Indigenous-led First Australians Capital banks $20 million for its impact fund

- June 25, 2024 2 MIN READ
First Australians Capital managing partner Brian Wyborn, chair Leah Armstrong, head of legal Jane Pound & advisor Benson Saulo
First Australians Capital (FAC) has garnered $20 million in commitments for the first close of its Catalytic Impact Funds.

Managing Partner Brian Wyborn said said the investors included long-standing cornerstone supporter Paul Ramsay Foundation, an anonymous Melbourne-based trust, and the Cages Foundation.

“We’re thrilled to announce the first close of this fund, bringing together values-aligned investors and change-makers committed to accelerating positive change and empowering Indigenous businesses and communities across Australia,” he said.

“This fund connects investment markets with the Indigenous economy, offering accessible, patient debt finance to support Indigenous businesses and address racial inequity in Australia’s finance sector.”

The VISA Foundation committed $2 million to the fund earlier this year, along with $3 million from payments fintech Block via Square.

The Catalytic Impact Funds has also received support from several Australian foundations and family offices, including The Snow Foundation, Wyatt Trust, Tripple, Salt Catalyst, Small Giants and the AMP Foundation.

The QBE Foundation also gave FAC $500,000 to provide Seed funding for Indigenous startups.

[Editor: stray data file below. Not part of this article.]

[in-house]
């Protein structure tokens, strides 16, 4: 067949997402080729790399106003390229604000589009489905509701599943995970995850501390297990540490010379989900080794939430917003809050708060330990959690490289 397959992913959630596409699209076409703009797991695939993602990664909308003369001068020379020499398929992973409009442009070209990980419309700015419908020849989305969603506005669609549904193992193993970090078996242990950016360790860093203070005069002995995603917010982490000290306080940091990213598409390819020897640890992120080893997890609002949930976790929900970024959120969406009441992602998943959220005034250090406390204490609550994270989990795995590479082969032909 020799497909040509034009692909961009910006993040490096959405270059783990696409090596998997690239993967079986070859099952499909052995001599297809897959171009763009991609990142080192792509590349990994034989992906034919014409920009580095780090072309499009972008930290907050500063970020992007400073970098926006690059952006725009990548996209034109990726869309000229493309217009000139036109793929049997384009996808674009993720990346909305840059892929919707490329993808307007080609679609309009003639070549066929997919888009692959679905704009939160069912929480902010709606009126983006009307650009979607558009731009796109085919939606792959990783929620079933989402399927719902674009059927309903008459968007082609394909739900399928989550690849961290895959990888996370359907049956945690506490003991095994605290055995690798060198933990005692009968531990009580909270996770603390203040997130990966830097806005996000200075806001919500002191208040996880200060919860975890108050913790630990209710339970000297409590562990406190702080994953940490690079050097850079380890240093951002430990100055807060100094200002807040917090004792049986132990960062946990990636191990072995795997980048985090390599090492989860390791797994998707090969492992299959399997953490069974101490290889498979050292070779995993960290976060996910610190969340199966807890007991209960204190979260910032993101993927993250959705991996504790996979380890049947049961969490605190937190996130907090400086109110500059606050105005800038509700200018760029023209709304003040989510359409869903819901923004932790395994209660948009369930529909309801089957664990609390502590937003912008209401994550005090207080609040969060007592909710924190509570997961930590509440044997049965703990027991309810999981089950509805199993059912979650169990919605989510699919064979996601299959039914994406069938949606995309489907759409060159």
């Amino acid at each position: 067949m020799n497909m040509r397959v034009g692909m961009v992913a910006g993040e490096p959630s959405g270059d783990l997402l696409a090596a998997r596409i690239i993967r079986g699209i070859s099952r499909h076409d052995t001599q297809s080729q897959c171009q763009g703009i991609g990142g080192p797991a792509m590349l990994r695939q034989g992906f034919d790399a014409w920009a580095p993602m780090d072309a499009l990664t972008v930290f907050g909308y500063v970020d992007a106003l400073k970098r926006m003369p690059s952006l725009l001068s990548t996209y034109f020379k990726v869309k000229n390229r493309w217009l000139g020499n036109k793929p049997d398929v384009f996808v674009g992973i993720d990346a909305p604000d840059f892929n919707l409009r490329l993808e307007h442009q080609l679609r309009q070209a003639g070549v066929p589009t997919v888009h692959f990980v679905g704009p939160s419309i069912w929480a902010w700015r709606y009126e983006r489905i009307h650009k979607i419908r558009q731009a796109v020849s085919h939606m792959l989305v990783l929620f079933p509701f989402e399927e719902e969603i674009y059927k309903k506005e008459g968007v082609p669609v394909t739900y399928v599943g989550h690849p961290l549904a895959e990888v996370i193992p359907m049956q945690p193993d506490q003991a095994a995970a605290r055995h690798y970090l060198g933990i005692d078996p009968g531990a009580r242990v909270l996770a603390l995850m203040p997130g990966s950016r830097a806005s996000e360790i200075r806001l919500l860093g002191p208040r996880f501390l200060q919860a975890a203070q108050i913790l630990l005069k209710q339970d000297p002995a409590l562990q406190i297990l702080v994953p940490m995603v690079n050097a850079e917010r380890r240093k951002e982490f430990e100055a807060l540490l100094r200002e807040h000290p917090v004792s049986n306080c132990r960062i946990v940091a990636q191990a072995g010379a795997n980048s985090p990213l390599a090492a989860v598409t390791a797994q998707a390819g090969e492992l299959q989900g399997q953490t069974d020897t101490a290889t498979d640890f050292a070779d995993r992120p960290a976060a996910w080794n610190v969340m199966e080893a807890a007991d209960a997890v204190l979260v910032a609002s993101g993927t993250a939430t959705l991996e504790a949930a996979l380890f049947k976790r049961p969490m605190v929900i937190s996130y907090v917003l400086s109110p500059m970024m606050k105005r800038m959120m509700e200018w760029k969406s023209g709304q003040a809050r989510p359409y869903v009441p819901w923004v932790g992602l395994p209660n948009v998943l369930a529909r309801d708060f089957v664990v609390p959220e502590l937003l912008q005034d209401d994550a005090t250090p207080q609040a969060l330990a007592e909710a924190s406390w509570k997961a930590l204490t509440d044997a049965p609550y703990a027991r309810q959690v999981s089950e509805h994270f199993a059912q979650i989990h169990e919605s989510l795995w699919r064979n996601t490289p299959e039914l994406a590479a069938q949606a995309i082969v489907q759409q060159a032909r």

Last week the Queensland government announced $1.5 million over two years for the First Australians Capital Business Acceleration Program to support Indigenous people in Queensland.  It includes $1 million in loans and grants  worth up to $100,000 for early-stage/seed investment for ATSI-led startups.

The Indigenous-led investor and entrepreneur advisory service has collaborated with more than 800 Indigenous businesses and leveraged more than $80 million in capital to scale them since it launched in 2016.

Last financial year it supported 282, spanning construction, arts and recreation, retail and professional services, with nearly a third (31%) run by women, while more than half (52%) were in 52% were in regional and rural locations.,

FAC has run a $13 million concept fund since 2021 and has deployed $11.4 million by March 2024. The organisation hope to contribute to the Indigenous business sector tripling in size and seeking $1 billion in mainstream capital leveraged for investment in Indigenous businesses and communities by 2031.

The Catalytic Impact Fund connects investment markets with the Indigenous economy, offering accessible, patient debt finance to support Indigenous businesses.

Snow Foundation CEO Georgina Byron said FAC’s ambitions align with their own.

“First Australian Capital’s commitment to backing Indigenous-led organisations and providing mentorship addresses systemic barriers, empowering a resilient First Nations business community,” she said

“Our investment in FAC aims to foster self-determination, economic independence and a more inclusive, caring and prosperous future for Indigenous Australians.”

The Fund Investment Committee is chaired by Indigenous business and community leader Jahna Cedar, alongside corporate leaders Tim Barber and Dan Porter and FAC representatives.

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